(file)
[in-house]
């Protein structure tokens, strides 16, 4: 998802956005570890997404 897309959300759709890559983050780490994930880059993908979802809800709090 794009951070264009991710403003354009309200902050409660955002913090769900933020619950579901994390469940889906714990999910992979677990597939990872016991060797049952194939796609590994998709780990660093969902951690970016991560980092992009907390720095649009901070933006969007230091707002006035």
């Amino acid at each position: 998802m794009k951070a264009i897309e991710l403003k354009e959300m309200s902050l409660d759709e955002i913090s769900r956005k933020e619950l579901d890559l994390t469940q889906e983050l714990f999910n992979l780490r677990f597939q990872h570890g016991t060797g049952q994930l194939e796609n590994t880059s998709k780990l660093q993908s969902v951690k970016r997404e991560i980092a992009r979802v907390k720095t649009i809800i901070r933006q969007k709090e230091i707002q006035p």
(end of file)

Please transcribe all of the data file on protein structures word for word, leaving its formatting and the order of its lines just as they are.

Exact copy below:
[in-house]
């Protein structure tokens, strides 16, 4: 998802956005570890997404 897309959300759709890559983050780490994930880059993908979802809800709090 794009951070264009991710403003354009309200902050409660955002913090769900933020619950579901994390469940889906714990999910992979677990597939990872016991060797049952194939796609590994998709780990660093969902951690970016991560980092992009907390720095649009901070933006969007230091707002006035």
């Amino acid at each position: 998802m794009k951070a264009i897309e991710l403003k354009e959300m309200s902050l409660d759709e955002i913090s769900r956005k933020e619950l579901d890559l994390t469940q889906e983050l714990f999910n992979l780490r677990f597939q990872h570890g016991t060797g049952q994930l194939e796609n590994t880059s998709k780990l660093q993908s969902v951690k970016r997404e991560i980092a992009r979802v907390k720095t649009i809800i901070r933006q969007k709090e230091i707002q006035p």